- New York Fed President John Williams said the short-term funding market is functioning smoothly and the Fed should continue its repo operations just as long as needed.
- The New York Fed president also said the central bank was continuing outreach and surveys of financial institutions to assess the amount of reserves needed in the system after past surveys led it to underestimate the amount of reserves.
- "We're offering repo operations and T-bill purchases in order to provide reserves to the system. Right now, that's working really well, and we look for that to work through year end and into January," Williams said in an interview with CNBC's Steve Liesman
New York Fed President John Williams said the short-term lending market is functioning well, and the Fed should keep its repo operations in place just as long as needed.
The repo market is the basic plumbing of the financial system, which financial institutions can use to fund themselves by providing short-term collateral, like Treasurys, in exchange for a short-term loans.
The market ran into trouble in September and overnight rates temporarily spiked due to a cash crunch.
The Fed started overnight and longer-term open market operations to keep the market liquid and has said it would continue those operations over the new year. The Fed also began purchasing $60 billion in Treasury bills a month, adding them to its balance sheet to improve liquidity.
"We're offering repo operations and T-bill purchases in order to provide reserves to the system. Right now, that's working really well, and we look for that to work through year end and into January," Williams said in an interview with CNBC's Steve Liesman.
Some market pros blame the problems in the short-term lending market on the fact that fewer institutions are participating and those that are face strict rules on how they apply their reserves and liquidity ratios. The September cash pinch also occurred as corporations were looking for short-term cash to pay tax bills.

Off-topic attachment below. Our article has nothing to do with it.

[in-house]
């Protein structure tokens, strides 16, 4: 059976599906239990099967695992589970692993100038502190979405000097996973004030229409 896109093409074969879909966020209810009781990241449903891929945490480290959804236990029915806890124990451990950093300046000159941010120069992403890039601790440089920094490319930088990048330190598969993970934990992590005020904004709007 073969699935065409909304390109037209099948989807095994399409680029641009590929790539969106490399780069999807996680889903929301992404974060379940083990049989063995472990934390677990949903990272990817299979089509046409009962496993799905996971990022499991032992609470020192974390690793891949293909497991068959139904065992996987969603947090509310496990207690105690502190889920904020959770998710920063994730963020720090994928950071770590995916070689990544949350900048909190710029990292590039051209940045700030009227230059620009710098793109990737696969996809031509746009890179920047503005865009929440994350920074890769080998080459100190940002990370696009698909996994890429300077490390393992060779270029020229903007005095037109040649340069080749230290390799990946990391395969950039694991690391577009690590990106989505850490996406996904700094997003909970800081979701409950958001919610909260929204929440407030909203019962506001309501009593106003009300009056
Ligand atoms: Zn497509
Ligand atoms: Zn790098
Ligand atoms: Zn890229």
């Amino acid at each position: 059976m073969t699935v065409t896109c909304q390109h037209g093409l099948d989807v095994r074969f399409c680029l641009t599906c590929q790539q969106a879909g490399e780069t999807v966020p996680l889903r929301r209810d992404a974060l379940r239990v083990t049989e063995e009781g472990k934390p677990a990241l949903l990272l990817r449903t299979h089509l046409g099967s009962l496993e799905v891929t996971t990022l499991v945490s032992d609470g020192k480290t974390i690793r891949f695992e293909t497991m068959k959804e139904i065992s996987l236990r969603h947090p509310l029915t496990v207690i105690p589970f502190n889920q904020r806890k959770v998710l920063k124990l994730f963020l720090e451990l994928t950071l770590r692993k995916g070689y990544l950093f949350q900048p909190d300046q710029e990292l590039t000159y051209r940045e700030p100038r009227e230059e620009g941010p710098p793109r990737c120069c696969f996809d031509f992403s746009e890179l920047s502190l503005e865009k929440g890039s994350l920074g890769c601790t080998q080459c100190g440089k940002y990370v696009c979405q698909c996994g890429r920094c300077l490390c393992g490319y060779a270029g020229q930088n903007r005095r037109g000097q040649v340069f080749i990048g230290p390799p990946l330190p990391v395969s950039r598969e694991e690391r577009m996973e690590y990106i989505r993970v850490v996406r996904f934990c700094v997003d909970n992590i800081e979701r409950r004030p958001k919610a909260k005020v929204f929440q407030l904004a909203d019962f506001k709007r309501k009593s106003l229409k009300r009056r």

The Fed has said it would continue to conduct open market operations in the repo market into January. Banks are inclined to take less risk at year end, due to regulatory reviews.
"When we get into next year, there's further decisions to be made. My own view is we still have some time before the underlying level of reserves will be at an ample level, and we'll keep the repo operations in place, just as long as they're needed," Williams said.
Williams said the Fed had underestimated the amount of reserves needed. Based on surveys and outreach, the Fed's understanding was the market needed $1 trillion of reserves to operate smoothly. But when the repo rates jumped in September, the level was at $1.4 trillion. "What we learned from that is clearly the level of reserves that which were still ample reserves is higher than what we learned from the surveys and the outreach," he said.
Williams said the Fed is conducting more outreach to assess the requirements. "I think the institutions themselves are evolving in how they view how they are going to behave under different circumstances," he said.
Williams noted the size of the Treasury market is growing significantly and that the repo market is growing as well.
"One of the things we are studying closely in reaching out to market participants is how is the size and distribution of those assets and trades changing," he said. "How is that affecting market dynamics? More generally, we're seeing changes in market structure around the repo market. We're watching carefully, studying to see what the implications are. Right now, again, the markets are operating very well and we feel with the reserves we're adding to the system, things are operating the way we like to see. "